The European Commission has adopted a proposal for a Directive on Waste Electrical and Electronic Equipment (WEEE) and a proposal for a Directive on the restriction of the use of certain hazardous substances in electrical and electronic equipment.
The proposed Directives are designed to tackle the fast increasing waste stream of electrical and electronic equipment and complements European Union measures on landfill and incineration of waste. Increased recycling of electrical and electronic equipment, in accordance with the requirements of the proposal for a WEEE Directive, will limit the total quantity of waste going to final disposal.
Producers will be responsible for taking back and recycling electrical and electronic equipment.
This will provide incentives to design electrical and electronic equipment in an environmentally more efficient way, which takes waste management aspects fully into account.
Consumers will be able to return their equipment free of charge.
In order to prevent the generation of hazardous waste, the proposal for a Directive on the restriction of the use of certain hazardous substances requires the substitution of various heavy metals and brominated flame retardants in new electrical and electronic equipment from 1 January 2008 onwards.
Welcoming the adoption by the Commission of the draft Directive, Environment Commissioner Margot WallstrÃ¶m declared: ‘This is a major step towards the objective of sustainable production and consumption. I am pleased that the Commission has been able to agree on a balanced initiative, which the Environment, consumers and industry all stand to gain from’. She added: ‘Due to the fast pace of technological innovation, electrical and electronic equipment constitute one of the fastest growing waste streams in the EU. It is therefore particularly important to implement the key principles of EU waste management policy, especially the prevention and the recycling of waste, in this area.’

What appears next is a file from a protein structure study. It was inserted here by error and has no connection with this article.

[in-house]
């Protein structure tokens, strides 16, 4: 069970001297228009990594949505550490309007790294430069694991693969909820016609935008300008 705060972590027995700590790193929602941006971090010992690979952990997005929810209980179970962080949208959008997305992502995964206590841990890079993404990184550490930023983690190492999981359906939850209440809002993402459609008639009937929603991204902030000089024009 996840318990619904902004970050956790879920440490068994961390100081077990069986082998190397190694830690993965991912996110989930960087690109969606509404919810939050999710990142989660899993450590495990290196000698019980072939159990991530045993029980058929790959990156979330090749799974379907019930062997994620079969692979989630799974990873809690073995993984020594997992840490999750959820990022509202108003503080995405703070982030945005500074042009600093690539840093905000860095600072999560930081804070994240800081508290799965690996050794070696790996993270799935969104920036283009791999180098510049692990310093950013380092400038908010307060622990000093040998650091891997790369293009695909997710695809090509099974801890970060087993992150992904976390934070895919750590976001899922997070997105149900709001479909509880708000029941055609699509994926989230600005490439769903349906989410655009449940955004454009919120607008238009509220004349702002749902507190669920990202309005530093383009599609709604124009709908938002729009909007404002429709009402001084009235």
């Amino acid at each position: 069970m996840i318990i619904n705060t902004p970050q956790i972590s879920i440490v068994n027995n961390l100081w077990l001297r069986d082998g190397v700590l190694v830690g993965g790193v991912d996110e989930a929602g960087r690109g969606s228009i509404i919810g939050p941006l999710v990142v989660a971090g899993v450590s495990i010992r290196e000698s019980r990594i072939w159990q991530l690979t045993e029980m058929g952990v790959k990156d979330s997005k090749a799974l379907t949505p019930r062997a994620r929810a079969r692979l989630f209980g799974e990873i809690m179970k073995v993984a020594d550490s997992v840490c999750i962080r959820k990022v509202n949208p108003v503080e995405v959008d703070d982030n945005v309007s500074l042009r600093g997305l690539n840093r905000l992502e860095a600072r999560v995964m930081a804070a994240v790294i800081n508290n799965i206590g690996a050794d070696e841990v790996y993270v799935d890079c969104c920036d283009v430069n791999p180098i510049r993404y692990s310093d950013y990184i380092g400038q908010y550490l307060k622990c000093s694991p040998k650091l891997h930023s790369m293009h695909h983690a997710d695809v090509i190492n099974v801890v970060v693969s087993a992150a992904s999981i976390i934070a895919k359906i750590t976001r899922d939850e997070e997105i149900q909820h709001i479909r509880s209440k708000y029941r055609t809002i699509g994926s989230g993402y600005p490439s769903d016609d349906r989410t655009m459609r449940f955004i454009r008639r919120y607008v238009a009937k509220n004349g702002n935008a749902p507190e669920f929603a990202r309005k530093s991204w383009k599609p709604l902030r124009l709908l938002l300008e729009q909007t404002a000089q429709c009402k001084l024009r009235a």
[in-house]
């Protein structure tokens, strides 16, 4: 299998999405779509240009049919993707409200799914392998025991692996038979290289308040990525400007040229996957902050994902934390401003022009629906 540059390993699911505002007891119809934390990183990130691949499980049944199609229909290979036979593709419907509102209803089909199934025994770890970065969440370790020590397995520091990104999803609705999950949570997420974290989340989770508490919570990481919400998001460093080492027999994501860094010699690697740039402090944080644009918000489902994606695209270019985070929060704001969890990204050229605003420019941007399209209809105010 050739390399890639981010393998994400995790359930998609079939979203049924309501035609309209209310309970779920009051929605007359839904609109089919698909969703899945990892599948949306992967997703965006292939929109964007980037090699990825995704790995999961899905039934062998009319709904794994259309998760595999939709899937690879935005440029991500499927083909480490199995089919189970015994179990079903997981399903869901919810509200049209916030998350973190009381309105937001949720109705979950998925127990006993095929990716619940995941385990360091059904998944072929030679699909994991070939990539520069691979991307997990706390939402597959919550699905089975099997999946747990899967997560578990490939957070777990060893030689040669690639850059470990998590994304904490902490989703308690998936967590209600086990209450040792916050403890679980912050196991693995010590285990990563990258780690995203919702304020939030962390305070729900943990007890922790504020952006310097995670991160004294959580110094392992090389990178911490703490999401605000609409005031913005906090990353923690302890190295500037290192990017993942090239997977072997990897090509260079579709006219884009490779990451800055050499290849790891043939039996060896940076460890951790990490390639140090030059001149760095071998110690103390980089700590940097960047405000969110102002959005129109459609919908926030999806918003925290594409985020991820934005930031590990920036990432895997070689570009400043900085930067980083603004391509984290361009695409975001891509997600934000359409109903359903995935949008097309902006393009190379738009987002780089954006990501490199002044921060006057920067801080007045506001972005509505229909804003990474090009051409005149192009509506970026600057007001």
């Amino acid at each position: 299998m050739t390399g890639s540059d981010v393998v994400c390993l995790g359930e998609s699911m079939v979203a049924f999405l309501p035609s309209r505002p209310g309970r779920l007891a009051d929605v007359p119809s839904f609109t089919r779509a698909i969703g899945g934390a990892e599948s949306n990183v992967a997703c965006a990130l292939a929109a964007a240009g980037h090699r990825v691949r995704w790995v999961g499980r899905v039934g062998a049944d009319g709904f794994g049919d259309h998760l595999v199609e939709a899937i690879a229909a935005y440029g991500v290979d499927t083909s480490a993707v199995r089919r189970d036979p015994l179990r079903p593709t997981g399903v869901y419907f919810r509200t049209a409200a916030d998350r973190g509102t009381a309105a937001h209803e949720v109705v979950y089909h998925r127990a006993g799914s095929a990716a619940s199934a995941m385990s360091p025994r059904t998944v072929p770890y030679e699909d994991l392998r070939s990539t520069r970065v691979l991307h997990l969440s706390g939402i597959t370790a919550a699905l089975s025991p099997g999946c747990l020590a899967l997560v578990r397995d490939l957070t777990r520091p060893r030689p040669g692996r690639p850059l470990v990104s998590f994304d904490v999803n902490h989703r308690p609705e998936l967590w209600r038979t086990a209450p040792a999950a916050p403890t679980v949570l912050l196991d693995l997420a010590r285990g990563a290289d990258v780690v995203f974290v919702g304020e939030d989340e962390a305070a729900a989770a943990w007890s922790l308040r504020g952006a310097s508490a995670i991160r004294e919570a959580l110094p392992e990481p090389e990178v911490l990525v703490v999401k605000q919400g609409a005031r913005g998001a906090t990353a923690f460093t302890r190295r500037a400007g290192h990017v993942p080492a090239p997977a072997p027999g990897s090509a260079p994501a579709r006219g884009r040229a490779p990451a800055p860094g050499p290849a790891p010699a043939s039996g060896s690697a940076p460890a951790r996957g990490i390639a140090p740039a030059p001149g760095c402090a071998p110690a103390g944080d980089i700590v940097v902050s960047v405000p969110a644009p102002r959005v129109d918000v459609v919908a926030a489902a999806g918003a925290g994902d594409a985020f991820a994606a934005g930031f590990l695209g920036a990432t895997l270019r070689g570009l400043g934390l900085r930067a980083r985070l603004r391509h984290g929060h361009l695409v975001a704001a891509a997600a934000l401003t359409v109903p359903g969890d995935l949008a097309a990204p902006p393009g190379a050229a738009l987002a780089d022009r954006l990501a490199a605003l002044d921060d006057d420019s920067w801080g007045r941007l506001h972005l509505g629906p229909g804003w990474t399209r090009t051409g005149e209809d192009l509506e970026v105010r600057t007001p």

In order to reduce the amount of electrical and electronic waste disposed of in landfills and incinerators the proposed weee directive seeks to establish separate collection and recycling systems for such waste. It also implements the principle of producer responsibility to provide incentives for producers to take into account,already at the product design stage, the need to reduce the use of hazardous substances and to improve the recyclability of these products.
The weee directive, based on article 175 of the treaty, will address all electrical and electronic equipment used by consumers and currently not treated before going to incinerators or landfills . It also covers a wide range of professionally used electrical and electronic equipment, such as information technology (it) and telecommunication equipment, which is not sufficiently recycled today.